Bebop Dominant Scale
The bebop dominant scale is the Mixolydian mode with a chromatic passing tone between the seventh and root notes:
Bebop Dorian Scale
The bebop dorian scale is the Dorian mode with a passing tone between the third and fourth notes:
Bebop Major Scale
The bebop major scale is the major scale (Ionian mode) with a passing tone between the fifth and sixth notes:
Further Ear Training
It is easy to hear whether a song is jazz or not if it has seventh chords or bebop scales, but you will not find these in every jazz song. Any musical genre develops from numerous factors, many of which you can find just as often in other genres. A jazz guitarist could use the same scale and chord progression as a pop musician, and still end up with something that sounds distinctly jazz rather than pop. This is not because there is any single thing about jazz as a genre that is wholly unique to it, but rather the identity lies in the overall presentation of music concepts.
Listening for seventh chords or bebop scales does allow you to identify the vast majority of jazz songs – but not every one. Unfortunately there is no easy trick for recognising jazz songs that do not feature these identifiers. Usage of seventh chords and bebop scales happens to be very specific to jazz. Other musical qualities, chords, scales, and modes that jazz musicians use occur too commonly in other genres for them to really be useful as markers by themselves. In combination, however, they contribute to that overall “jazzy” quality to music, and appreciation of that is something one develops through experience and with conscious ear training.
Listening to jazz musicians is a natural way to develop this kind of aural skill, but playing jazz is even more effective. Playing music allows you to more easily associate the sound of the music with the mental and tactile aspects of playing an instrument. This reinforces the associations you develop through ear training much more significantly than through sound alone. For example, hearing a bebop scale in a song will build your ear for recognizing jazz, but not as quickly or effectively as using that scale in a song yourself will. In both cases you hear the same thing, but playing it associates the mental experience of hearing a bebop scale with the physical experience of playing that scale to the sound.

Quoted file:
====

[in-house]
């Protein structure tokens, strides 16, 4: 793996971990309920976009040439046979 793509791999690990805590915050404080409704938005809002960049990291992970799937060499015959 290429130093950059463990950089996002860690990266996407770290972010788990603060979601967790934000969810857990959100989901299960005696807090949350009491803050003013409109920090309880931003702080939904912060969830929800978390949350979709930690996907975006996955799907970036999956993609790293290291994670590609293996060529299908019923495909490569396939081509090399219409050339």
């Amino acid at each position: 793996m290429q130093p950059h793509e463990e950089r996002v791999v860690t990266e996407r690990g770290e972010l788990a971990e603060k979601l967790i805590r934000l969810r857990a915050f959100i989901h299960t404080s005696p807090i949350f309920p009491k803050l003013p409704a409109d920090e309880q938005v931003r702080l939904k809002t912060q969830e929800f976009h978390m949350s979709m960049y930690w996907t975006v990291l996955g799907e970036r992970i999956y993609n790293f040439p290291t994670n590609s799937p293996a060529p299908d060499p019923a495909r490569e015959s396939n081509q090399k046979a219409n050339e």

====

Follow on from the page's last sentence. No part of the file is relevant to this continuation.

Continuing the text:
Now you know the two main elements for identifying jazz guitar in music: Seventh Chords, and Bebop Scales. They may not be foolproof, but they’re powerful hints that a song or guitar part is jazzy. Try using both in your own playing, and make sure you listen out for them in music.
Have you noticed other useful markers of the jazz style? What contributes to that overall ‘jazzy’ sound? Let us know by leaving a comment below!
Want to become more musical?
Whether you want to sing in tune, play by ear, improvise, write your own songs, perform more confidently or just make faster progress, first you need to know where you're starting from.
The Musicality Checklist will quickly reveal your personal musicality profile and how you can improve your natural musicianship.
Available FREE today!
Musical U provides in-depth training modules, an easy-to-use personalised planning system, a friendly and supportive community, and access to expert help whenever you need it.
LIMITED TIME OFFER:
Try 7 days free!